An optical image, from the Digitized Sky Survey, of a large field centered on the Flame Nebula. A comparison with the composite image from Chandra and Spitzer – shown as an overlay – demonstrates how powerful X-ray and infrared images are for studying star forming regions. The central cluster of stars, NGC 2024, is clearly observed in the X-ray and optical images but is not visible in the optical image.


3. Inside the Flame Nebula pt 2

NASA's Chandra X-Ray Observatory (3)


This composite image shows one of the clusters, NGC 2024, which is found in the center of the so-called Flame Nebula about 1,400 light years from Earth. In this image, X-rays from Chandra are seen as purple, while infrared data from NASA’s Spitzer Space Telescope are colored red, green, and blue.
A study of NGC 2024 and the Orion Nebula Cluster, another region where many stars are forming, suggest that the stars on the outskirts of these clusters are older than those in the central regions. This is different from what the simplest idea of star formation predicts, where stars are born first in the center of a collapsing cloud of gas and dust when the density is large enough. Read more here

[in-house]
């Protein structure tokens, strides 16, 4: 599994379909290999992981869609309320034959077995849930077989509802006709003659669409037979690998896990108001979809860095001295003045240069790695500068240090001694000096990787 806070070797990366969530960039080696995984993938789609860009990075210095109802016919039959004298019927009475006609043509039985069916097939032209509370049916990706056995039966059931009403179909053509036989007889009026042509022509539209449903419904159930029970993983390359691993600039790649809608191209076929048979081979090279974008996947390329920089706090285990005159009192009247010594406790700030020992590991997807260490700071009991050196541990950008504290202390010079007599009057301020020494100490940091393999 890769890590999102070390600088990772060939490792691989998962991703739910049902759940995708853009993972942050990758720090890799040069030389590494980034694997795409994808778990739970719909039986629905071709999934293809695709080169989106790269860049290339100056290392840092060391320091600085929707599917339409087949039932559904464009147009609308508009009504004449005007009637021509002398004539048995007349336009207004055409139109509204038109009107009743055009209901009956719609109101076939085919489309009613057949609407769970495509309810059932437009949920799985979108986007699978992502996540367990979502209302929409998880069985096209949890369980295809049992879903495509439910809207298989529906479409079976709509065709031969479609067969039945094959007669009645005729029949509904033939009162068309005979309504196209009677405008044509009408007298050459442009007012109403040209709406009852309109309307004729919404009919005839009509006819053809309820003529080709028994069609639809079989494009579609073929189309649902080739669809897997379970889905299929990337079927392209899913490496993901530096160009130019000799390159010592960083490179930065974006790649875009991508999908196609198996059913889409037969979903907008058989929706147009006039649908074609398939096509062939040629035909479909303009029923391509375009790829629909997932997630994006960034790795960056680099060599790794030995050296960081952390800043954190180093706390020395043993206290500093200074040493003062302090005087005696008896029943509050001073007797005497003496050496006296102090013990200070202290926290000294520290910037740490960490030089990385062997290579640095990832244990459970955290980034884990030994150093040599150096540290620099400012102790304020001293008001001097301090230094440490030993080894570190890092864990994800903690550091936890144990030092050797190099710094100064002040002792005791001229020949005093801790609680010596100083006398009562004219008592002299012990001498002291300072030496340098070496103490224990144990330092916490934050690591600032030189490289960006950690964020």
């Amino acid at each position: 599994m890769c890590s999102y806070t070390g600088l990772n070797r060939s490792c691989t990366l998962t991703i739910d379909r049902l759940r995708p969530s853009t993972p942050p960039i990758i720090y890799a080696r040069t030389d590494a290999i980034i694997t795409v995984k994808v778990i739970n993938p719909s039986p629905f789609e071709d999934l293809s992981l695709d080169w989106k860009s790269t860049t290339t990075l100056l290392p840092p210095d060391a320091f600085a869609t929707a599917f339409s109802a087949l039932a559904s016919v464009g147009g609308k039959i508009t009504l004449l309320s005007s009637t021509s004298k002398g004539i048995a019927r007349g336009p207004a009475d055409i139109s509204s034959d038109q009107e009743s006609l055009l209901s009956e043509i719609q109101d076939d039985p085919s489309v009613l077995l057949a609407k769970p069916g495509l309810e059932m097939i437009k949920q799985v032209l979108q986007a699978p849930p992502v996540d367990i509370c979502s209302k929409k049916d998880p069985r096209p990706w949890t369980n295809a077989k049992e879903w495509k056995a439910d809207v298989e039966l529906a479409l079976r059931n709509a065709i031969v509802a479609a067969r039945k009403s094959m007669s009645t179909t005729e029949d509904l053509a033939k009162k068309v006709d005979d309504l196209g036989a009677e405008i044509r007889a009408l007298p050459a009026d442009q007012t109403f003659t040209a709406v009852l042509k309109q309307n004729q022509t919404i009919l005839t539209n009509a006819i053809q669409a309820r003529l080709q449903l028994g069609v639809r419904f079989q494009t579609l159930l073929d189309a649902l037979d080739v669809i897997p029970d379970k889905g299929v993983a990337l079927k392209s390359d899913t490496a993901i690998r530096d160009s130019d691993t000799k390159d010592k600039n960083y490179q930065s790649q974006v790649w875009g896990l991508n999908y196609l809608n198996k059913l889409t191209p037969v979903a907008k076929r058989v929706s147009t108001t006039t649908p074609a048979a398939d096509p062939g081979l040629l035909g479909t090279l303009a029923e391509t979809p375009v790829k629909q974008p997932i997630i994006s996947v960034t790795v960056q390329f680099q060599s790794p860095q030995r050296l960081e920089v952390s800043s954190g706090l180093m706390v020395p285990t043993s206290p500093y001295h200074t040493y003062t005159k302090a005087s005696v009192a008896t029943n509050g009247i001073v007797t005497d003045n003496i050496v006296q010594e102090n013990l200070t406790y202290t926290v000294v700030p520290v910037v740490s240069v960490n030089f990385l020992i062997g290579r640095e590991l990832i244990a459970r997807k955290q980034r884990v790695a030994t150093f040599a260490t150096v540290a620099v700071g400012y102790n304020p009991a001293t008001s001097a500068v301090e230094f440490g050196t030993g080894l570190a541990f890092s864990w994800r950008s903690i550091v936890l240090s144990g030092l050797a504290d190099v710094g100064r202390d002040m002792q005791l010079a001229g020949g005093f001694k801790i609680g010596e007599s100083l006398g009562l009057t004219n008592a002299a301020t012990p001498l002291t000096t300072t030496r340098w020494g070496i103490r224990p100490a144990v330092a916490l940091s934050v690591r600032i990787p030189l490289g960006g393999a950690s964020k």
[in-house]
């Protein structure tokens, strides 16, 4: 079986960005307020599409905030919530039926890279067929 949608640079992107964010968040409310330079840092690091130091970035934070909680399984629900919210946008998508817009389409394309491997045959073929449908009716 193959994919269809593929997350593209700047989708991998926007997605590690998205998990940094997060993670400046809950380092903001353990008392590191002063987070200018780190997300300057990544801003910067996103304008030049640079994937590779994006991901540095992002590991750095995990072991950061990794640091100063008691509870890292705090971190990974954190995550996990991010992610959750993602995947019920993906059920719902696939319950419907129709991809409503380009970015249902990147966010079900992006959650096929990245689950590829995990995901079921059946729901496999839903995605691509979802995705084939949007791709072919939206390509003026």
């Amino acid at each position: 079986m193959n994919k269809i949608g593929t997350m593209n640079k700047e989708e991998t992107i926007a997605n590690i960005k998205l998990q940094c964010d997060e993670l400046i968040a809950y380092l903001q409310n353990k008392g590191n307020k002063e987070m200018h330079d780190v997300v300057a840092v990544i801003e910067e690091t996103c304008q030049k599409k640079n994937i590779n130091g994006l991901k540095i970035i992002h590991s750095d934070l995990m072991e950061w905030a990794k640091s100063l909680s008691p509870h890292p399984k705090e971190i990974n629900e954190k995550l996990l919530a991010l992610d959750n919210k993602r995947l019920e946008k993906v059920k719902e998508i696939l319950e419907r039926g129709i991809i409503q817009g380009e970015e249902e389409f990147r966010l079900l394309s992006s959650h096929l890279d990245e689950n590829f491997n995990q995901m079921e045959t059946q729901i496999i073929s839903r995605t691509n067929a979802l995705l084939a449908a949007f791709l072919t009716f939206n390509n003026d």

4. Bright Galaxy Centaurus A

NASA's Chandra X-Ray Observatory (4)


Centaurus A is the fifth brightest galaxy in the sky — making it an ideal target for amateur astronomers — and is famous for the dust lane across its middle and a giant jet blasting away from the supermassive black hole at its center. Cen A is an active galaxy about 12 million light years from Earth.


5. The Fireworks Galaxy

NASA's Chandra X-Ray Observatory (5)


NGC 6946 is a medium-sized, face-on spiral galaxy about 22 million light years away from Earth. In the past century, eight supernovas have been observed to explode in the arms of this galaxy. Chandra observations (purple) have, in fact, revealed three of the oldest supernovas ever detected in X-rays, giving more credence to its nickname of the “Fireworks Galaxy.” This composite image also includes optical data from the Gemini Observatory in red, yellow, and cyan.


6. Glowing Gas in the Milky Way

NASA's Chandra X-Ray Observatory (6)